The findings that asthma-related ED visits were significantly reduced after the smoke-free law implementation, but the COPD-related visits were not significantly reduced, is not surprising. The lack of findings with COPD-related visits confirms findings from a recent meta-analysis [
]. Typically COPD is associated with irreversible or minimally reversible airway obstruction, unlike the bronchospasms in asthma, which can be severe but may be completely reversible. Exposure to triggers such as SHS may precipitate acute bronchospasms in asthmatics and is more likely to increase respiratory symptoms but not acute bronchospasms in people with COPD. Acute exacerbations of asthma often require emergency treatment or hospitalization to reverse. In communities with strong smoke-free laws, the changes in COPD-related hospital and ED admissions may be seen 12 months or more after implementation of the law [
]. This likely reflects the slower improvement seen in COPD symptoms and exacerbations as SHS smoke exposure declines. This may also explain the variable effects that are noted in studies of smoke-free laws on COPD adverse events. Investigators in Ireland, using time series analysis, evaluated the impact of the nationwide smoke-free law and found an effect only for COPD mortality only among females [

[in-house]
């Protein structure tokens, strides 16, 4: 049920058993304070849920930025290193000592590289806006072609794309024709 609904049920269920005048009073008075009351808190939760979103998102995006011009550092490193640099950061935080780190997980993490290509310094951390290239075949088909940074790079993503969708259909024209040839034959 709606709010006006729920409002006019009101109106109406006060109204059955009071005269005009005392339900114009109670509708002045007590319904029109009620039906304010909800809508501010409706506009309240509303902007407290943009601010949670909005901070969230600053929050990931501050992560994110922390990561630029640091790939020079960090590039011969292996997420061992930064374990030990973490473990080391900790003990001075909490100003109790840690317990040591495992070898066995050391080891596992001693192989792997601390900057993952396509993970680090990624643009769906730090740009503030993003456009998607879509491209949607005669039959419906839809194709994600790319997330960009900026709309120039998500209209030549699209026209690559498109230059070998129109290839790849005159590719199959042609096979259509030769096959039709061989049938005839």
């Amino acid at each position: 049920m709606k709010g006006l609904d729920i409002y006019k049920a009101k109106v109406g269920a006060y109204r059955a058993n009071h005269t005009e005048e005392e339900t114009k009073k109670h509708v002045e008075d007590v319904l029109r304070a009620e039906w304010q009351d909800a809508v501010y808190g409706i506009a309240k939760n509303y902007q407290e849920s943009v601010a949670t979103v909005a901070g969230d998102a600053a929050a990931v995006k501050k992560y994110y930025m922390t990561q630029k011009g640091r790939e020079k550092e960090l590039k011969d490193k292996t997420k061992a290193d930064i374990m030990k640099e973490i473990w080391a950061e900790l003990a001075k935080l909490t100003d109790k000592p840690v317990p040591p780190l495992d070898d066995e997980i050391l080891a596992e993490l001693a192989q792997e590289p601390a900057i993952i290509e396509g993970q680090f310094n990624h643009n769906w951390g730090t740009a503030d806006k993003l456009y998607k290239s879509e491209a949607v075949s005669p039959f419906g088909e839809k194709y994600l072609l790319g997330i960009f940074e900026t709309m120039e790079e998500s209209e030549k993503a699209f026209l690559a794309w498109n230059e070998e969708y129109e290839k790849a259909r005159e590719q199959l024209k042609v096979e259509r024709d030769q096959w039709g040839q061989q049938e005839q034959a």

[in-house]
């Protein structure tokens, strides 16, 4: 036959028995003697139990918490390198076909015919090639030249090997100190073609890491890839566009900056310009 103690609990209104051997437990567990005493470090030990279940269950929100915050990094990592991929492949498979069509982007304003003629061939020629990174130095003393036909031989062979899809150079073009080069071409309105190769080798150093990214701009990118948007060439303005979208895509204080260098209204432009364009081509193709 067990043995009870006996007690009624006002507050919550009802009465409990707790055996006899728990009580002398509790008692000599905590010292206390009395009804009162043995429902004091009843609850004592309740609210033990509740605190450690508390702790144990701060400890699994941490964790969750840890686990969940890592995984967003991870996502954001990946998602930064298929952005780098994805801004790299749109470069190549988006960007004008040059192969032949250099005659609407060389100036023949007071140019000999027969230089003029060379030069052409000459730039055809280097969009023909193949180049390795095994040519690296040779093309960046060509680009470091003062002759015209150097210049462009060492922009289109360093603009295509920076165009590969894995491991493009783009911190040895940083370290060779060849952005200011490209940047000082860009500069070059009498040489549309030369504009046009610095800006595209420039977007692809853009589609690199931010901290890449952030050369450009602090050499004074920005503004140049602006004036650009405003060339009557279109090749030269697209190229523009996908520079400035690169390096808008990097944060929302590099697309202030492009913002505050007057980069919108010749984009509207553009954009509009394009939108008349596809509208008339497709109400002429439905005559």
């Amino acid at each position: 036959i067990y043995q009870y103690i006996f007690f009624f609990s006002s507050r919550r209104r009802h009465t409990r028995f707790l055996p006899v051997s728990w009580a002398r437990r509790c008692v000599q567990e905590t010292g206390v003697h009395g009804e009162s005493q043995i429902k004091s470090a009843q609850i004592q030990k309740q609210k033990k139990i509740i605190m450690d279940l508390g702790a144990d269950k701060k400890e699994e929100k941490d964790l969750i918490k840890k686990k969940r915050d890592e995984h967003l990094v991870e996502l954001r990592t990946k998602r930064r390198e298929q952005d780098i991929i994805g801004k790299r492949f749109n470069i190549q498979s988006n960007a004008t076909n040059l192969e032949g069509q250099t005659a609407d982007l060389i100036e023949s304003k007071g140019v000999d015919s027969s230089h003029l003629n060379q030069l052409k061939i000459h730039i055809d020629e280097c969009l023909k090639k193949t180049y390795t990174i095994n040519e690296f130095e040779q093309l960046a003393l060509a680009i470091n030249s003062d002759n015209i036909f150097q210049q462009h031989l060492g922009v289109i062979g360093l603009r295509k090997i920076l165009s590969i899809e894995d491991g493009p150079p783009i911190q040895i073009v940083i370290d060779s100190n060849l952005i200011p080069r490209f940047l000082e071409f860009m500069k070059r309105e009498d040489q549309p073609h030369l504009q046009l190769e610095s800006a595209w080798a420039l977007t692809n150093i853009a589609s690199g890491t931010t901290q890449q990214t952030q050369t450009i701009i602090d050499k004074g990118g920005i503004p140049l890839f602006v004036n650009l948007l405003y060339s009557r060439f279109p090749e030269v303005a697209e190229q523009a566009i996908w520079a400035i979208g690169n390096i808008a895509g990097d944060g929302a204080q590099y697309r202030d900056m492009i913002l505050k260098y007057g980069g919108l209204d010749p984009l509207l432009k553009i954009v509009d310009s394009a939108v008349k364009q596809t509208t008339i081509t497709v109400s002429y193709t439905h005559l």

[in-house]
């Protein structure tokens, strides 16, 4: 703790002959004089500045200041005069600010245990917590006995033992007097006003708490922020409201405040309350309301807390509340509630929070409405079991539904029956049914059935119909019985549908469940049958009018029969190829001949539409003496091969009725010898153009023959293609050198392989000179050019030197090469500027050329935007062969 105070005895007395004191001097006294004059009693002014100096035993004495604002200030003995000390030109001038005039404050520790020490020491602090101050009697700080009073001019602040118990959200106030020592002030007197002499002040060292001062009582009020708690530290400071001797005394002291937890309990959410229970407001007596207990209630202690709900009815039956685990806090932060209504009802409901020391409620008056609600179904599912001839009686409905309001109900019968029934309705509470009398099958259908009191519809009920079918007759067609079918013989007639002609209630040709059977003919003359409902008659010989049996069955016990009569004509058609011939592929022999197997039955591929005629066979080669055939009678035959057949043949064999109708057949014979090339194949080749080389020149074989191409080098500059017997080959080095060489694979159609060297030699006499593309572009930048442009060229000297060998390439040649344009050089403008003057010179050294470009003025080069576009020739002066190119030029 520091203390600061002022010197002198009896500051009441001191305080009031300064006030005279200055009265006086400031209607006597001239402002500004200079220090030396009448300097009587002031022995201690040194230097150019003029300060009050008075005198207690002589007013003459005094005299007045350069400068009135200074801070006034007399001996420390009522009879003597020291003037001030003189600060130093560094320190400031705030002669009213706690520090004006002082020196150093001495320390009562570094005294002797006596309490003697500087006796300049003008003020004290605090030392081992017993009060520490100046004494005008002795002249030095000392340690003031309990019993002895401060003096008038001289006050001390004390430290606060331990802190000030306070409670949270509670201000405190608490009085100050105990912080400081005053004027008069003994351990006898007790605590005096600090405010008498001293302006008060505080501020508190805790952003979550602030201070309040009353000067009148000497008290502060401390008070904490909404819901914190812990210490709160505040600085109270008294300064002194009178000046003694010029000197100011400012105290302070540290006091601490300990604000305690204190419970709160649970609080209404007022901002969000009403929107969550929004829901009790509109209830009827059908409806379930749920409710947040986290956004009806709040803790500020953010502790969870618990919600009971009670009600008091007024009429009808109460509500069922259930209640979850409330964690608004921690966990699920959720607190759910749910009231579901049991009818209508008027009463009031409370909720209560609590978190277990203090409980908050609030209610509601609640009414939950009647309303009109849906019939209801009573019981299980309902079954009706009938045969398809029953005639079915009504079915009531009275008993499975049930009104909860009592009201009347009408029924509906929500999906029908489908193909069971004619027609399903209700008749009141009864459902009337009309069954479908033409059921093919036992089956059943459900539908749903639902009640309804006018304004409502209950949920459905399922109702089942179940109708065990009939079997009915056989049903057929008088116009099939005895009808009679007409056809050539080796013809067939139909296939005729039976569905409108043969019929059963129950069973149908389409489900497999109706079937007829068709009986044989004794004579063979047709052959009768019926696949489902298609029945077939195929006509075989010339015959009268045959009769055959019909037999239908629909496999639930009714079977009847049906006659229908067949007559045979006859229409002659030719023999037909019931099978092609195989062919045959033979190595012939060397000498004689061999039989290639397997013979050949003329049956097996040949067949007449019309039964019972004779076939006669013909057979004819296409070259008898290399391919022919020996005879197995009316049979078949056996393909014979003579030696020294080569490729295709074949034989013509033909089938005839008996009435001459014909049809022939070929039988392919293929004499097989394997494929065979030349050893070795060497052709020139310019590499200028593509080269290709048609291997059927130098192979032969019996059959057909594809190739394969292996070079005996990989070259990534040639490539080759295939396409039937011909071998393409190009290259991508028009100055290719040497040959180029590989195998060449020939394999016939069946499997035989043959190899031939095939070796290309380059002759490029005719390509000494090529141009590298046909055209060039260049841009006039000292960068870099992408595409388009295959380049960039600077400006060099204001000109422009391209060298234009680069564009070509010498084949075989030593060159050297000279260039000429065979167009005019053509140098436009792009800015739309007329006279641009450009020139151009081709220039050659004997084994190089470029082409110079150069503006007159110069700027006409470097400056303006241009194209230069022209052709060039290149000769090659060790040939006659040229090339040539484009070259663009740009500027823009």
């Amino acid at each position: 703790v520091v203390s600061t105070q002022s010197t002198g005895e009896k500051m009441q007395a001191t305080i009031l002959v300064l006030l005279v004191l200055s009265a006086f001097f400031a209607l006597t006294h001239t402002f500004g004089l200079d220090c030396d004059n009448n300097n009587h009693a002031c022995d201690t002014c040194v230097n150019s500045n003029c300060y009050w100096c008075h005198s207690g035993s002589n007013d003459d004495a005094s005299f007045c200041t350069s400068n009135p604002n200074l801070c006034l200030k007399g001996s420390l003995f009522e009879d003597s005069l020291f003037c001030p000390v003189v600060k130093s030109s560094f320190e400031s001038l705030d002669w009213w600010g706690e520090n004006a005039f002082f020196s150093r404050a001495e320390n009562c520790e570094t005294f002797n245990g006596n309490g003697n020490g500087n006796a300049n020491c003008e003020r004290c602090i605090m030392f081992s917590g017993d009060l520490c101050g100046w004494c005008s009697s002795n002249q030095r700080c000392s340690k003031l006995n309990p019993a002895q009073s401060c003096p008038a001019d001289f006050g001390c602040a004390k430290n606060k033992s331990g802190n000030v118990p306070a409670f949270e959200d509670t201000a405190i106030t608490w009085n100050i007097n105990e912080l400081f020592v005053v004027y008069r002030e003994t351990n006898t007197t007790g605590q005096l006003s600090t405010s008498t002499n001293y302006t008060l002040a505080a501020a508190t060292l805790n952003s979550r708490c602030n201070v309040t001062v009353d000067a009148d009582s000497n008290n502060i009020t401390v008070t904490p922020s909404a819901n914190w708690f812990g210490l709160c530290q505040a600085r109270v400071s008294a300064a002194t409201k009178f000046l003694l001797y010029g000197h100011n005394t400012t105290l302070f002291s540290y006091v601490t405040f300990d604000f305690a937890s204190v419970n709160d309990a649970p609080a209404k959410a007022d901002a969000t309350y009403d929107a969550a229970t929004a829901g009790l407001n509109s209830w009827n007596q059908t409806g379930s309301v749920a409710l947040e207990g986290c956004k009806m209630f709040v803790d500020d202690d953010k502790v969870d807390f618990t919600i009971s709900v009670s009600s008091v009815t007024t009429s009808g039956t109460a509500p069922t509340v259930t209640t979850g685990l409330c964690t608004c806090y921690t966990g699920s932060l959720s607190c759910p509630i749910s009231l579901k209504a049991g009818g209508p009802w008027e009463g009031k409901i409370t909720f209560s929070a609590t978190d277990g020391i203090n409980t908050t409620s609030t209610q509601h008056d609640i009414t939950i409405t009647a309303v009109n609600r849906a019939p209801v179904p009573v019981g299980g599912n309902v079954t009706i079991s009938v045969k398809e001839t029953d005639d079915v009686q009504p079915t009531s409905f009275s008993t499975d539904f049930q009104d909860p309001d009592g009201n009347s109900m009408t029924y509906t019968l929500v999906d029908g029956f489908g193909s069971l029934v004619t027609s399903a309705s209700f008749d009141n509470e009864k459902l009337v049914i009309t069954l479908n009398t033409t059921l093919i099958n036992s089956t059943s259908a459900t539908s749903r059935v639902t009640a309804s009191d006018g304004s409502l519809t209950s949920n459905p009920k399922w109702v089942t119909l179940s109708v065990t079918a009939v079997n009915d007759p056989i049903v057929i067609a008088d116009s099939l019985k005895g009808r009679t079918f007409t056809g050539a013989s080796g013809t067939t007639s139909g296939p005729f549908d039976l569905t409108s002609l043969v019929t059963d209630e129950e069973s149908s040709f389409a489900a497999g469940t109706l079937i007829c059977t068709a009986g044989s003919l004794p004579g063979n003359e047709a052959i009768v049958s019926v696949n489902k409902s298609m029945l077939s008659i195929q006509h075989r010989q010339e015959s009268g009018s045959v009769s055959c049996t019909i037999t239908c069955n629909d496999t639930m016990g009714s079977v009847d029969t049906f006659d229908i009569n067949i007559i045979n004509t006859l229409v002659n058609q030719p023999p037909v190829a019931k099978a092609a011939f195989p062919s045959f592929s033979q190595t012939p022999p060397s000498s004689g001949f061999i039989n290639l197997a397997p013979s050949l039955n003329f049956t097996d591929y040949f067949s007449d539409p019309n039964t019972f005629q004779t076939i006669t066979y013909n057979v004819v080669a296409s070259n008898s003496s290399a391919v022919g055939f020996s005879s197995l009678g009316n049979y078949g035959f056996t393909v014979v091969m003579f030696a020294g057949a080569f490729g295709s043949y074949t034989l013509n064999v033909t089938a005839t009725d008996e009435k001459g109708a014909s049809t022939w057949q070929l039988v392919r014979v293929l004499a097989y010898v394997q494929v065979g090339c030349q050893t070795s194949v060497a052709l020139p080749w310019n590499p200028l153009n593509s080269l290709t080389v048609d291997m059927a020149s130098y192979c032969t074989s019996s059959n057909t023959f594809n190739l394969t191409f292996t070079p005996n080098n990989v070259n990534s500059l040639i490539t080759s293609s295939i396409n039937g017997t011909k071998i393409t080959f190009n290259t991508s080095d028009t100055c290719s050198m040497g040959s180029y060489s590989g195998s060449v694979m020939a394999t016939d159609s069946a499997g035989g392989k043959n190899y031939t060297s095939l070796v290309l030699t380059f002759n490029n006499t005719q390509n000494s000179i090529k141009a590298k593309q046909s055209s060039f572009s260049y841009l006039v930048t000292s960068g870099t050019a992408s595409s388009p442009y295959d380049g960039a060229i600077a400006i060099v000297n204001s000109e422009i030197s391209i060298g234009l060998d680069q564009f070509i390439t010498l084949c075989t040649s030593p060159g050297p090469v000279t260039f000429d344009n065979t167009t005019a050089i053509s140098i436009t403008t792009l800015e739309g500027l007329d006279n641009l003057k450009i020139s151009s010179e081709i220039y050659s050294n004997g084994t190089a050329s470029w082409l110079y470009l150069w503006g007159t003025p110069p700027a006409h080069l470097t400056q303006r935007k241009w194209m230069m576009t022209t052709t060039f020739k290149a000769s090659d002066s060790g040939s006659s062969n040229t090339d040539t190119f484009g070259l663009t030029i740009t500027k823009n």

]. An ecological analysis of hospital discharge rates in Texas found a reduction for COPD hospital discharges only for white patients after implementation of the smoke-free law [
]. The greatest impact of smoke-free laws on COPD may be the effect they have on encouraging smokers to quit smoking, thus reducing the risk of COPD progression. This impact would be seen over the longer term and may be variable among the affected populations, consistent with the empirical data from population-based studies.
Our finding of decreased asthma-related ED visits following implementation of a statewide smoke-free law is biologically plausible and consistent with the known causal relationship between cigarette smoke exposure and exacerbation of pulmonary disease symptoms [
] as well as with previous observations of the relationship between smoke-free policies and reductions in SHS exposure and respiratory symptoms. The WHO estimated that smoke-free policies are associated with 40% (widespread) to 80%-90% (in high exposure setting) reductions in SHS exposure [